The shape of this novel is as follows:
There is a skeleton, or frame, called Free Women, which is a conventional short novel, about 60,000 words long, and which could stand by itself. But it is divided into five sections and separated by stages of the four Notebooks, Black, Red, Yellow and Blue. The Notebooks are kept by Anna Wulf, a central character of Free Women. She keeps four, and not one because, as she recognizes, she has to separate things off from each other, out of fear of chaos, of formlessness — of breakdown. Pressures, inner and outer, end the Notebooks; a heavy black line is drawn across the page of one after another. But now that they are finished, from their fragments can come something new, The Golden Notebook. Excerpt from the Preface by Doris Leesing,1971.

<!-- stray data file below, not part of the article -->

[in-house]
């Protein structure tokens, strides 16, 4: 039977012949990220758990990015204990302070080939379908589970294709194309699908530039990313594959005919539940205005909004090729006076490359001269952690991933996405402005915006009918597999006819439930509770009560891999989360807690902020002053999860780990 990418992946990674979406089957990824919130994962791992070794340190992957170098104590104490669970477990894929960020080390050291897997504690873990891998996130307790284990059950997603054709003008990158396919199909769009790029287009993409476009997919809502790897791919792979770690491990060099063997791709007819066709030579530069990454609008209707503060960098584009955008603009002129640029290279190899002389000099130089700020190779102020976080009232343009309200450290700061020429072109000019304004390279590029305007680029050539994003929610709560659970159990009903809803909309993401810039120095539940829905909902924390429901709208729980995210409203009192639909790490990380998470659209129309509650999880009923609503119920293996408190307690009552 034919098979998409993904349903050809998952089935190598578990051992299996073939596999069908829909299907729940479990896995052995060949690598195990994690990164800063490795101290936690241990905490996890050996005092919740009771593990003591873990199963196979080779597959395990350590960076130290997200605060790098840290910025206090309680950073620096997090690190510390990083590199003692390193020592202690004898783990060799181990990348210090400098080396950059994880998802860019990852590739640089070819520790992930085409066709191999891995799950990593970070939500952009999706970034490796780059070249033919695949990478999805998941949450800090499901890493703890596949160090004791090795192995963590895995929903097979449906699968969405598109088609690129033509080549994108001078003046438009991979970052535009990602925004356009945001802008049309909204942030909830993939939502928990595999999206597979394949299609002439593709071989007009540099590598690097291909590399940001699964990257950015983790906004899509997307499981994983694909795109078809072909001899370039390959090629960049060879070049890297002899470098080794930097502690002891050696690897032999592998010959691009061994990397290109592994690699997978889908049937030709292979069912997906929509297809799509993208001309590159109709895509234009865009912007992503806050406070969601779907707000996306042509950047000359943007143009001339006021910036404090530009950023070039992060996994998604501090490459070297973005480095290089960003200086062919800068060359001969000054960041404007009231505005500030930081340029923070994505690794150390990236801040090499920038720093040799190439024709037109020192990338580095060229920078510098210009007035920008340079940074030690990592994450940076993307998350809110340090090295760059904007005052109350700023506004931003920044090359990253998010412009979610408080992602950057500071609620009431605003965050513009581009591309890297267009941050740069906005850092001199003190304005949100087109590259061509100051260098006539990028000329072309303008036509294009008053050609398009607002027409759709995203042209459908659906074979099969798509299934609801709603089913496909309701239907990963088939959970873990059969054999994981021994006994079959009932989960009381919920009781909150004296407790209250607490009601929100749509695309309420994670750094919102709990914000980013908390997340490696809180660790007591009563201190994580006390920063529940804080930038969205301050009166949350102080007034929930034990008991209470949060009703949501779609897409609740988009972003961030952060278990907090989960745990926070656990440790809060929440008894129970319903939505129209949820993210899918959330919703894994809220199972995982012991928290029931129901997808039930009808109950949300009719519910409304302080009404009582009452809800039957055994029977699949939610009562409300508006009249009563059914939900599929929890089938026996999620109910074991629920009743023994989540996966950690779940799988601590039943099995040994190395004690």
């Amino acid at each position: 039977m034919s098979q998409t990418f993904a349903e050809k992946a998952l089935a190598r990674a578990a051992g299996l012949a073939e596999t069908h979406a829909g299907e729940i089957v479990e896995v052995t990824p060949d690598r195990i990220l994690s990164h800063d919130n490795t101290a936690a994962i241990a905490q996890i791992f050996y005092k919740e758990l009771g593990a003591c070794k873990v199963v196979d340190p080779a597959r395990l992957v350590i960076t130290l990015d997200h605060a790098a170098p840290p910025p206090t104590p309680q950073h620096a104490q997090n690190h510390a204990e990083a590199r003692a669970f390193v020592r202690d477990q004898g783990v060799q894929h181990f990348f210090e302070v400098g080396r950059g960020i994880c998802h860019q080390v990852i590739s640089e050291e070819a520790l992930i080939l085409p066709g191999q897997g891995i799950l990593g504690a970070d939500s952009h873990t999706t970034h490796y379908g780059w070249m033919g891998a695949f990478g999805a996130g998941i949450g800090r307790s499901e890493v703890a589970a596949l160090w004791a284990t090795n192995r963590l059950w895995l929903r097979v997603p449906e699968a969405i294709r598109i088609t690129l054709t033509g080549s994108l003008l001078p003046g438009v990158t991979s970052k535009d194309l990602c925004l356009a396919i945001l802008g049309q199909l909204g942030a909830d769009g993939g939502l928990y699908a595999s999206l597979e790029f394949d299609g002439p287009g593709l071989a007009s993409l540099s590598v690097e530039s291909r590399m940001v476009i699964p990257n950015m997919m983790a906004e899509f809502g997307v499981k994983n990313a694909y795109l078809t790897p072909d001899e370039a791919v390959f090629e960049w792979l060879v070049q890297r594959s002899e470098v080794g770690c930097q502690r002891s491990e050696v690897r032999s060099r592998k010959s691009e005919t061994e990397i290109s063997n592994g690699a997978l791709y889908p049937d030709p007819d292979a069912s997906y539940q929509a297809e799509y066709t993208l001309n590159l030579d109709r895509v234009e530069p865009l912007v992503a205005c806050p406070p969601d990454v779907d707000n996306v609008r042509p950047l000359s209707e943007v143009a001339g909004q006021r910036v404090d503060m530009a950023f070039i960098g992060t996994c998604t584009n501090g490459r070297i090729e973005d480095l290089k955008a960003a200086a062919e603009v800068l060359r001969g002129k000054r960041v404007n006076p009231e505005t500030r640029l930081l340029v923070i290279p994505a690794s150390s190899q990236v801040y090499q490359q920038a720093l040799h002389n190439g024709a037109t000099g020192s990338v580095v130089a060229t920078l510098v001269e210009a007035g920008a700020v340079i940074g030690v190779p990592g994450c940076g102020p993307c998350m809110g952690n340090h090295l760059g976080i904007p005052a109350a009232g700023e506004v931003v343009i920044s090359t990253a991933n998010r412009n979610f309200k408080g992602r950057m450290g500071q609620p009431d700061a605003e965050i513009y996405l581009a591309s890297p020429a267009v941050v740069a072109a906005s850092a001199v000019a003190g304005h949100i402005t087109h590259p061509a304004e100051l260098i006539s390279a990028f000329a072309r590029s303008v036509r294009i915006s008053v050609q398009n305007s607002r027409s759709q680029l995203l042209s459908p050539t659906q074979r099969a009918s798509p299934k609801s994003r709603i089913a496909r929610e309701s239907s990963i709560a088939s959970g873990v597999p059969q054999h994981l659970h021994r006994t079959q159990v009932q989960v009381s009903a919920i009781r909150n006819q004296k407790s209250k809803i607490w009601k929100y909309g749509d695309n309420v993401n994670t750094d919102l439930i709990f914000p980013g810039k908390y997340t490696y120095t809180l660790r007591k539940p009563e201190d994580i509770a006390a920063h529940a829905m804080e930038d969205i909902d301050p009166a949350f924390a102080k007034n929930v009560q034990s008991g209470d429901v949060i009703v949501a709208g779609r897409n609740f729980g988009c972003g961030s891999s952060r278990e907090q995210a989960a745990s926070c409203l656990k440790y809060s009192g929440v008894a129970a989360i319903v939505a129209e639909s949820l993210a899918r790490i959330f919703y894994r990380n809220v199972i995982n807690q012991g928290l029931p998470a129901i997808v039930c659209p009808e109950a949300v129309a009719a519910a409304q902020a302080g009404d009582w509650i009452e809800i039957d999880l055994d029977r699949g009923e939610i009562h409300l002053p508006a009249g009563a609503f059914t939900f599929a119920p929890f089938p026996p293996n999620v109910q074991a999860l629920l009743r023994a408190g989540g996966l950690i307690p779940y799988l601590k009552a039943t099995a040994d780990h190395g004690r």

Presentation of the author:
Doris Lessing, in full Doris May Lessing, original name Doris May Tayler, (born October 22, 1919, Kermānshāh, Persia [now Iran]—died November 17, 2013, London, England), British writer whose novels and short stories are largely concerned with people involved in the social and political upheavals of the 20th century. She was awarded the Nobel Prize for Literature in 2007.